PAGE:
"It's actually the ruling that's putting the umpires in a really difficult situation. It's having to get a soft signal. You're going upstairs because you're not sure whether it's carried or not.
"So then to have to give an opinion whether you think it has, puts the umpire in a really tricky position. Then the third umpire's hands are tied a little bit with whatever that on-field call is," he added.
Broad has called on the ICC to look into the matter and take corrective steps.
"So, my question is: do you think that the ICC need to look at changing that rule because it just seems to put their staff in a tricky position?" Asked if he wants the rule to be changed, Broad replied: "I do, absolutely. When you calmly look at the pros and cons of the soft signal, the cons completely outweigh the pros. So to me that looks as if it's a poor ruling." "I don't really see the point of waiting for another ICC meeting in September or wherever it comes to discuss what's going on in the game. Surely the umpires are now in a position where they get unfairly criticised for a decision that they're not sure about because they want to go and use the technology.
"Let's just do away with it now. The ICC should just come out and say 'the soft signal is gone'. If the umpires are unsure, let's go through the amazing technology we've got and get the right decision," he added.
The ICC introduced the soft signal to counter the dangers of foreshortening from TV cameras, which are placed high above the action and unable to illustrate the action in 3D.
Broad isn't the first player to question the ruling.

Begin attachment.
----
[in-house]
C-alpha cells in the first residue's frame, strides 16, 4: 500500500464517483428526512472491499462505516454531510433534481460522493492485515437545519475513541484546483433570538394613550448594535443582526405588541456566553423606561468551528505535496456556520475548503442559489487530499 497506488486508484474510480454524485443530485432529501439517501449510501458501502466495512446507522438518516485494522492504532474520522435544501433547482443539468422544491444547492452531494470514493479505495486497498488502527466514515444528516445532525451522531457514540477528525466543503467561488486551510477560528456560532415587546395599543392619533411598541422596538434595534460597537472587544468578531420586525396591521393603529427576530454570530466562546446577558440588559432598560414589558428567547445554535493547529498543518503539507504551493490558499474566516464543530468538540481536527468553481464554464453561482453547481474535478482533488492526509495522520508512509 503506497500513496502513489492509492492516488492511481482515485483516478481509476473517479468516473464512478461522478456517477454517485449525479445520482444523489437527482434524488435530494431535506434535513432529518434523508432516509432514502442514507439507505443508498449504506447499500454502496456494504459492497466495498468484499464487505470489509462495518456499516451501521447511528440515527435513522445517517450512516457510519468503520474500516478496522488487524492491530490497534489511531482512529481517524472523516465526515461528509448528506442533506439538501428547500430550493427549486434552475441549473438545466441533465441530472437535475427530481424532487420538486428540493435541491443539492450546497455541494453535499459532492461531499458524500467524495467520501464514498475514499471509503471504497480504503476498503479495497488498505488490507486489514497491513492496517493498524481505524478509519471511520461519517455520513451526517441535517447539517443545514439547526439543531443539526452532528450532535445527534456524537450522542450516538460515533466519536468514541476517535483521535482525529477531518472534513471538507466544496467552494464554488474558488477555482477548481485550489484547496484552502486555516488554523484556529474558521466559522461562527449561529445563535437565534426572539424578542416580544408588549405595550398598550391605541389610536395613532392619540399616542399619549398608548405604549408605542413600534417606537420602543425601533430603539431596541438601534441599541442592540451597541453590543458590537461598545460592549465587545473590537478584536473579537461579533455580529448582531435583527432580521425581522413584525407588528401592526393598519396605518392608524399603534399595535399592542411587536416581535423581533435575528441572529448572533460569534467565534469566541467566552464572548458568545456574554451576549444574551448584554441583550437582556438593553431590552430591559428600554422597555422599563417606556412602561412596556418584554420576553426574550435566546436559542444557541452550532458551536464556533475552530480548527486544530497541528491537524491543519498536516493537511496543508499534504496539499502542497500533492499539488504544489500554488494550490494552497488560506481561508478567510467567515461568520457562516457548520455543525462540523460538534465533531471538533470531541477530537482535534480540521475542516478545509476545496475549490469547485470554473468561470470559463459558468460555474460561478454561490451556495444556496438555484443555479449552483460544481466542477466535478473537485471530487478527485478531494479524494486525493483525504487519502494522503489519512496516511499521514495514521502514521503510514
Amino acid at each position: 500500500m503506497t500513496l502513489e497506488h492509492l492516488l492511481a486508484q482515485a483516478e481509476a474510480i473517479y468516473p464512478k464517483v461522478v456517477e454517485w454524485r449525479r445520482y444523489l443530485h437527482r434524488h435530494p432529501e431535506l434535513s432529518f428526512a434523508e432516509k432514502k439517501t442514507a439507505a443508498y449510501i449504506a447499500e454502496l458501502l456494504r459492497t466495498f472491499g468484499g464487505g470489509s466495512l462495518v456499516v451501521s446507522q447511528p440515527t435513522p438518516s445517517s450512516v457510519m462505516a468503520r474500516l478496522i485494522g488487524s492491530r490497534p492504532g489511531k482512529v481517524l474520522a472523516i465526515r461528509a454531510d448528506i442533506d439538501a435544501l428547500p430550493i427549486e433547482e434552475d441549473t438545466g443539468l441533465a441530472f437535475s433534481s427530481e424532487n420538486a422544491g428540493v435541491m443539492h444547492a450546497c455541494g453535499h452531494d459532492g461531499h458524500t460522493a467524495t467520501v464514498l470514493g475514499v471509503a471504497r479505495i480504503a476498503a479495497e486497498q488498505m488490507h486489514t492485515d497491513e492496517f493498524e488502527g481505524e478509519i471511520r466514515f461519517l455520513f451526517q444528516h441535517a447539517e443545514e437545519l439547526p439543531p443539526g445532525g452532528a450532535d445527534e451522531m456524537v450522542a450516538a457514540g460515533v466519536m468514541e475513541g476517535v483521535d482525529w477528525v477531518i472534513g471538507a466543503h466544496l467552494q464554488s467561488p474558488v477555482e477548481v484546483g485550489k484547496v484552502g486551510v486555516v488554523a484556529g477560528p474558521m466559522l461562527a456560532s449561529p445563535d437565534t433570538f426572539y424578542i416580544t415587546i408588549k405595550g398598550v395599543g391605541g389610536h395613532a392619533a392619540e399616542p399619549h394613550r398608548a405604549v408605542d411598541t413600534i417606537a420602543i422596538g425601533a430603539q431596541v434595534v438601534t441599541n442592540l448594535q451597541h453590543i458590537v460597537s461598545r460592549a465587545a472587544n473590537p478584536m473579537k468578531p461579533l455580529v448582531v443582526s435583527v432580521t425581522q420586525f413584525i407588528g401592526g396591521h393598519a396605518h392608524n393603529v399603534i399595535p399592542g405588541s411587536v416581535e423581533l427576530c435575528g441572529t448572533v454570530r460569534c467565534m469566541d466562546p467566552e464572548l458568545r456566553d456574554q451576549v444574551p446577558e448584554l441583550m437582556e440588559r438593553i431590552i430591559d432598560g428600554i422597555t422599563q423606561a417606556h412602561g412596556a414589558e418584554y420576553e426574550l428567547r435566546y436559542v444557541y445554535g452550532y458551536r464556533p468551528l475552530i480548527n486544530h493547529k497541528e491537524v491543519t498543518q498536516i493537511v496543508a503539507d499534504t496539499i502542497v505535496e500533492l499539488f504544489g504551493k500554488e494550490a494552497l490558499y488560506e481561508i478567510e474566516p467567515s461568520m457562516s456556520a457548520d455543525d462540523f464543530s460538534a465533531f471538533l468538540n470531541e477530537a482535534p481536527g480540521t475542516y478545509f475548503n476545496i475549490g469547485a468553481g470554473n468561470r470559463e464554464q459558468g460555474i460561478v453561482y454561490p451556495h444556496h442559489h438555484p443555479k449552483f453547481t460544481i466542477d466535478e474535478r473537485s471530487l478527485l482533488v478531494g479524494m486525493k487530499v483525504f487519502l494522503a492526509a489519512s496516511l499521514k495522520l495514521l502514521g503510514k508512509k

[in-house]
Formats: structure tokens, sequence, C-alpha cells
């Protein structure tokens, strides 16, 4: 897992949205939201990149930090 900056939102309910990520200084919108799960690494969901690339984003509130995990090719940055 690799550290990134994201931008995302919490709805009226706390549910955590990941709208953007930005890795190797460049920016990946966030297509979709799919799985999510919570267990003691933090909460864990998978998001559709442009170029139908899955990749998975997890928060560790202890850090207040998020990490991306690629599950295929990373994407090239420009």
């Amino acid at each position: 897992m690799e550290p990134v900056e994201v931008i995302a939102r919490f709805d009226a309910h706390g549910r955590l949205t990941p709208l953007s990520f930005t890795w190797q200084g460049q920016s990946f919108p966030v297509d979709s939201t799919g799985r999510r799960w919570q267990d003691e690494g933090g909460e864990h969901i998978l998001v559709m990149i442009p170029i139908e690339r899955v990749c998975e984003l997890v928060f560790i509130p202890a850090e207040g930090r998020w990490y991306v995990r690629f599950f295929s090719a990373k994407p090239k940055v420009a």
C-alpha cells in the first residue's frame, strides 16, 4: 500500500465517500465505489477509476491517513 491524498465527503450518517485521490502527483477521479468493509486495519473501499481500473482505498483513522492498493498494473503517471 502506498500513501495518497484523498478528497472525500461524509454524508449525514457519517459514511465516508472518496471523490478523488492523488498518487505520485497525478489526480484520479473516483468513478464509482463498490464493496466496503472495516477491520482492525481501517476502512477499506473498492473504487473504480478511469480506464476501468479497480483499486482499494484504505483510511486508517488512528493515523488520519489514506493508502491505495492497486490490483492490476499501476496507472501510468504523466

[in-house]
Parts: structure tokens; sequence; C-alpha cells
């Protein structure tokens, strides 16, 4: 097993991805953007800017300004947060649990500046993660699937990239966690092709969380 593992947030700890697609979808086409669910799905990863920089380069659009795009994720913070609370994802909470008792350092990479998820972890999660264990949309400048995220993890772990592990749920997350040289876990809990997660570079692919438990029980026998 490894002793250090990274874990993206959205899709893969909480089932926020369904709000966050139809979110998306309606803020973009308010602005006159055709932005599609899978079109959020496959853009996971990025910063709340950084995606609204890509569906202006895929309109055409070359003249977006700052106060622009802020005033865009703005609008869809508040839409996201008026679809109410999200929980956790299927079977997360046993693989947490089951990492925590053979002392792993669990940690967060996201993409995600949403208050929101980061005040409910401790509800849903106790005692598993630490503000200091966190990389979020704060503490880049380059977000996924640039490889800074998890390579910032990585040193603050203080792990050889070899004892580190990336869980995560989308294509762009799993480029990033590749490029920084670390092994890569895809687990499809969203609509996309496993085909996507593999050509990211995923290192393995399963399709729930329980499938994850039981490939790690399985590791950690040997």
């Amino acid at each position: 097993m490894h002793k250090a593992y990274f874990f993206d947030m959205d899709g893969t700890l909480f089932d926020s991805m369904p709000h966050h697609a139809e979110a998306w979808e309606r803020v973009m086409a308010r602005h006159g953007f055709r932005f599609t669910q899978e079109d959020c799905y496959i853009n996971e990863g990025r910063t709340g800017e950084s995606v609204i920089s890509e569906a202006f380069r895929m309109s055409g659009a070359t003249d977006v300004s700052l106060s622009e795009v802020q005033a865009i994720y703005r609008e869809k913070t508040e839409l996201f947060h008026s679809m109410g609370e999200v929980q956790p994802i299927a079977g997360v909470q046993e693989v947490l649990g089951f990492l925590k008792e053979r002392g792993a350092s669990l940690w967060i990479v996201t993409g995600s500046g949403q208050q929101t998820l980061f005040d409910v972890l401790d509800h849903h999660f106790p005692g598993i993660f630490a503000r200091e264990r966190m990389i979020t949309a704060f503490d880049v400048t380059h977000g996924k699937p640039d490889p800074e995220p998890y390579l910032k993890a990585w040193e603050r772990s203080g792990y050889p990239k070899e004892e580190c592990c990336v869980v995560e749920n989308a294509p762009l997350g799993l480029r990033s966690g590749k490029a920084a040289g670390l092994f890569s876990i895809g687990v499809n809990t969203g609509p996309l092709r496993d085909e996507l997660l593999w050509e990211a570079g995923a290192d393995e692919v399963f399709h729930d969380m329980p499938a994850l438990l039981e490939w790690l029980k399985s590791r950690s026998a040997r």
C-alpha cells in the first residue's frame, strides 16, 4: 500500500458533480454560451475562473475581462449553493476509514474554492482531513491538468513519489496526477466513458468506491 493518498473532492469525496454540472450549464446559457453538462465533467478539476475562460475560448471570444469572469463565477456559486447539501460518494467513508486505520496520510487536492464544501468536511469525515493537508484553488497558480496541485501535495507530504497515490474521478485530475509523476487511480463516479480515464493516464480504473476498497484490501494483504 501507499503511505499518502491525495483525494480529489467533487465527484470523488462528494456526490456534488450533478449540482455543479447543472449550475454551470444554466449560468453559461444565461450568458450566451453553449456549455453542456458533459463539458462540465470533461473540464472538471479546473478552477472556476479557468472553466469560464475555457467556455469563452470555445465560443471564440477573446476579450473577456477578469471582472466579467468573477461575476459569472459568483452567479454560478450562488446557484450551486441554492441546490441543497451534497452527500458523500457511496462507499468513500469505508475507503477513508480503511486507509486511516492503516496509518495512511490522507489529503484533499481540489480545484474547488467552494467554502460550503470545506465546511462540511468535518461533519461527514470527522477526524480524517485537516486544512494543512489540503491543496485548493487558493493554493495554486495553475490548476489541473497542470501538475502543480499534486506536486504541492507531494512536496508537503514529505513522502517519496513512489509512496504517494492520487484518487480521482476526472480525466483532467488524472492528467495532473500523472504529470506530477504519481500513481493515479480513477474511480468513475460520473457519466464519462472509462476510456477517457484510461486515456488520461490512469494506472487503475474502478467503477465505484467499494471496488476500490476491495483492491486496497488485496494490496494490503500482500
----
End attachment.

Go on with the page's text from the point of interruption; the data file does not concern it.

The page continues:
Former West Indies captain Jason Holder is also not in favour of the soft signal rule.
"How much longer will the soft signal cloud the game?" he tweeted. New source PTI
When I am sad, I watch Messi's videos and it makes me happy: Indian footballer Sunil Chhetri
Doha, Jun 12 Lionel Messi's mesmerizing runs on a football pitch can make a sad Sunil Chhetri happy, the talismanic India captain said on Saturday, and made it clear that comparing him with the Argentine virtuoso is akin to living in a "stupid cocoon".
The 36-year-old Chhetri has more than once brushed aside any comparison with Messi whom he has overtaken to be the second highest international goal-scorer among active players.
"When I am sad, I watch Messi's videos and it makes me happy, so when I meet him, I will tell him I am a fan (of him), give him a nice handshake, and that is about it," Chhetri said in an AIFF interview to mark his 16 years of international career.
"I would say 'Hi, I am Sunil Chhetri and I am a big fan'. I will not trouble him. If I meet him, I will be happy, if I don't, I am still good," he said when asked what he would do if he meets Messi.
Chhetri overtook Messi (72 goals) with his second goal -- and 74th overall -- in India's 2-0 win over Bangladesh in a World Cup qualifying round match on June 7 here.
"Along with everyone else in the world, I am also a huge fan of Messi. There is no comparison whatsoever. I am just happy that I get an opportunity to score for my country and I feel proud.
"(But) I don't get into the stupid cocoon of comparing myself with all those great players. There are thousands of players who are better than me, and all of them are also fans of Lionel Messi. That’s the gap." It was on this day 16 years ago that Chhetri donned the India jersey for the first time, in a match against Pakistan in Quetta under then head coach Sukhwinder Singh.
Since then, he has gone on to play 117 matches for India, scoring 74 goals -- the second-most for an active international player. He is just three goals shy of the great Pele's tally.
"It has been a wonderful and amazing journey. To play for the number of years for the national team, to represent the country the number of times I have, it's been outstanding. It is beyond a dream." When Chhetri came to the scene in the national team, there were stalwarts like Bhaichung Bhutia, Renedy Singh and Mahesh Gawli. Now, at 36, he is the senior-most player and he sometimes feels lonely among the "kids".